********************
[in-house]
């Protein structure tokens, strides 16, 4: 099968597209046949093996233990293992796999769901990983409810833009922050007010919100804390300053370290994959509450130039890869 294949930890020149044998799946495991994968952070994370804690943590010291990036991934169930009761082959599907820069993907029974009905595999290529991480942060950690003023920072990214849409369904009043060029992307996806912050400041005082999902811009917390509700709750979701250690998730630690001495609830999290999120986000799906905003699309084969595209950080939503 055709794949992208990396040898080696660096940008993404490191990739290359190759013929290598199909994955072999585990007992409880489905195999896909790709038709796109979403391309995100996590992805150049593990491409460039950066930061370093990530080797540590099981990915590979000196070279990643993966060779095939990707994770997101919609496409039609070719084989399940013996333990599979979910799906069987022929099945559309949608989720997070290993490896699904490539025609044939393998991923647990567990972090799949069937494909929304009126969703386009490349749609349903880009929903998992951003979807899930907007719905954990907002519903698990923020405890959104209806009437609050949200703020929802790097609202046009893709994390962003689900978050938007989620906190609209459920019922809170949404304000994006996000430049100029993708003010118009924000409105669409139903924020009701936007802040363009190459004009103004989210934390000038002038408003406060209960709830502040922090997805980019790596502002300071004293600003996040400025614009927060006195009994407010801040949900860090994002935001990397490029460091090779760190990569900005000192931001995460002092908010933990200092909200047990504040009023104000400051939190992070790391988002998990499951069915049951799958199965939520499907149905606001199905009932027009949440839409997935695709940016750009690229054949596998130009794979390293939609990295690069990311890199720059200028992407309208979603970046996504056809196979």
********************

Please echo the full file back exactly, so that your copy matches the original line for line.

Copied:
[in-house]
């Protein structure tokens, strides 16, 4: 099968597209046949093996233990293992796999769901990983409810833009922050007010919100804390300053370290994959509450130039890869 294949930890020149044998799946495991994968952070994370804690943590010291990036991934169930009761082959599907820069993907029974009905595999290529991480942060950690003023920072990214849409369904009043060029992307996806912050400041005082999902811009917390509700709750979701250690998730630690001495609830999290999120986000799906905003699309084969595209950080939503 055709794949992208990396040898080696660096940008993404490191990739290359190759013929290598199909994955072999585990007992409880489905195999896909790709038709796109979403391309995100996590992805150049593990491409460039950066930061370093990530080797540590099981990915590979000196070279990643993966060779095939990707994770997101919609496409039609070719084989399940013996333990599979979910799906069987022929099945559309949608989720997070290993490896699904490539025609044939393998991923647990567990972090799949069937494909929304009126969703386009490349749609349903880009929903998992951003979807899930907007719905954990907002519903698990923020405890959104209806009437609050949200703020929802790097609202046009893709994390962003689900978050938007989620906190609209459920019922809170949404304000994006996000430049100029993708003010118009924000409105669409139903924020009701936007802040363009190459004009103004989210934390000038002038408003406060209960709830502040922090997805980019790596502002300071004293600003996040400025614009927060006195009994407010801040949900860090994002935001990397490029460091090779760190990569900005000192931001995460002092908010933990200092909200047990504040009023104000400051939190992070790391988002998990499951069915049951799958199965939520499907149905606001199905009932027009949440839409997935695709940016750009690229054949596998130009794979390293939609990295690069990311890199720059200028992407309208979603970046996504056809196979």